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How Has COVID-19 Affected HIPAA Enforcement?

Mar 1, 2021

Jason Karn, Total HIPAA’s Chief Compliance Officer, recently talked with David Smith, a nationally recognized healthcare benefits consultant and regulatory expert, to discuss HIPAA regulation during the COVID-19 pandemic. They spoke about how COVID-19 has affected HIPAA enforcement and how you can keep your data and business safe in a remote work environment. You can listen to this episode of our podcast HIPAA Talk here or on your mobile device via Apple Podcasts. Or, read the summary below.

PHI and Breaches

In the last decade, the Department of Health and Human Services (HHS) has revised and expanded the definitions of (Protected Health Information) PHI and a HIPAA breach. The Omnibus Ruling of 2013 removed the Harm Standard from the HIPAA law. Previously, if an entity had an unauthorized release of PHI, it did not have to go through the breach notification process if it could prove the information was not compromised. Now, any unauthorized acquisition, access, use, or disclosure of PHI is presumed to be a breach and must be treated as such.

State laws that govern protected information have also gone into effect in the last few years. Among them are California, with its California Consumer Privacy Act (CCPA), and New York with its New York State Financial Services Department Regulation (23 NYCRR 500). These laws do not only apply to companies headquartered in California or New York. If you do business in or have employees residing in any of these states, your business could be subject to uphold these standards. Overseas standards like the EU’s General Data Protection Regulation (GDPR) may also apply to your business if you have any clients in the EU.

In 2020, HHS recorded record numbers of breaches and financial penalties issued. Many of these breaches took place over email or a network server. This was likely a direct result of the COVID-19 pandemic. Companies that previously had employees working in an office setting had to transition to remote work in disparate home offices. With little time to accomplish this, vulnerabilities went unaddressed and the security of company data was compromised.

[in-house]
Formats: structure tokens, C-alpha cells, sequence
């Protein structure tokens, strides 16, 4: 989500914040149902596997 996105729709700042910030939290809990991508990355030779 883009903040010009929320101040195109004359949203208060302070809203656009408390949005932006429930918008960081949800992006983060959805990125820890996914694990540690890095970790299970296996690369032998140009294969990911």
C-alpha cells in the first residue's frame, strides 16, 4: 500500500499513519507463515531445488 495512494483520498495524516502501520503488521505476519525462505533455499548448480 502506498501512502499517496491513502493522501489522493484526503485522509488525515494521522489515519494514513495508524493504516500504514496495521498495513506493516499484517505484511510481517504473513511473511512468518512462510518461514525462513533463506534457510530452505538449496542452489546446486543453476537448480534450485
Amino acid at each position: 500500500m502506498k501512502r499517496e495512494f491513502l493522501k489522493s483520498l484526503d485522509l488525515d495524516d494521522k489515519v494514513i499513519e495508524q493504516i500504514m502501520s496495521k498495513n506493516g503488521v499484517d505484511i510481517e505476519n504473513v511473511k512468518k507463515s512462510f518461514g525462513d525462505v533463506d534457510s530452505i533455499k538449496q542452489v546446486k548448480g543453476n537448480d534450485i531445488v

Vulnerabilities of Remote Work

The COVID-19 pandemic has led to a dramatic shift in the way businesses and workers operate. As a result, remote work has the potential to become much more standard across industries. In the last year, many companies have been forced to develop new cybersecurity infrastructure for a remote work environment. As always, protecting company or client data is a priority, and security practices should be developed with this in mind.

In order to avoid breaches and other HIPAA violations, companies should modify their security programs to fill gaps that arise when staff members are working remotely. Standard practices and procedures should be reevaluated, including access levels and controls (who has access to what data and why) and network security safeguards, like firewalls and VPNs. While this may take some work, it will pay off in the long run. Your security program should reflect the realities of your business and what it will take to keep it and your data safe.

HIPAA requires entities to protect data at rest, in transit, and in storage. Data breaches can be avoided through good cybersecurity practices like using an email encryption vendor. Many of these services will automatically encrypt messages containing PHI, or will notify employees if they are about to send an unencrypted email outside their organization and ask if they’d still like to proceed. This is just one of many ways you can keep your company’s information secure.

Risk Management Strategies

Another key risk management practice that employers should implement is having employees sign a Bring Your Own Device (BYOD) Agreement and a Work From Home Policy. These policies should define what is considered acceptable use of a company-owned or personal device. As a rule, devices should not be shared with family members or left unattended and firewalls should be installed on home networks. 

A VPN can provide end-to-end encryption for every device in your company’s network. Make sure your company has a current Business Associate Agreement (BAA) or Business Associate Subcontractor Agreement (BASA) with your VPN provider and any other vendors that are processing or storing company information. You may have to make configuration changes in order for certain services or programs to be fully secure and HIPAA compliant. Large corporations like Google, Microsoft, or Zoom will not sign a BAA, but they usually have one on their website which you can download and sign or keep for your records. 

Having good security practices also means being vigilant, performing periodic testing, and continually reassessing your policies and security programs. Put forced updates on every device or update applications regularly, install patches, and back up your data in multiple locations.

The best way to address risks and vulnerabilities is to complete a Risk Assessment. This, along with maintaining current copies of required documents and training staff are required by HIPAA and should be undergone periodically. Our HIPAA Prime program does all this and more, ensuring compliance for your business.
To learn more, email info@totalhipaa.com today. Or, get started here.

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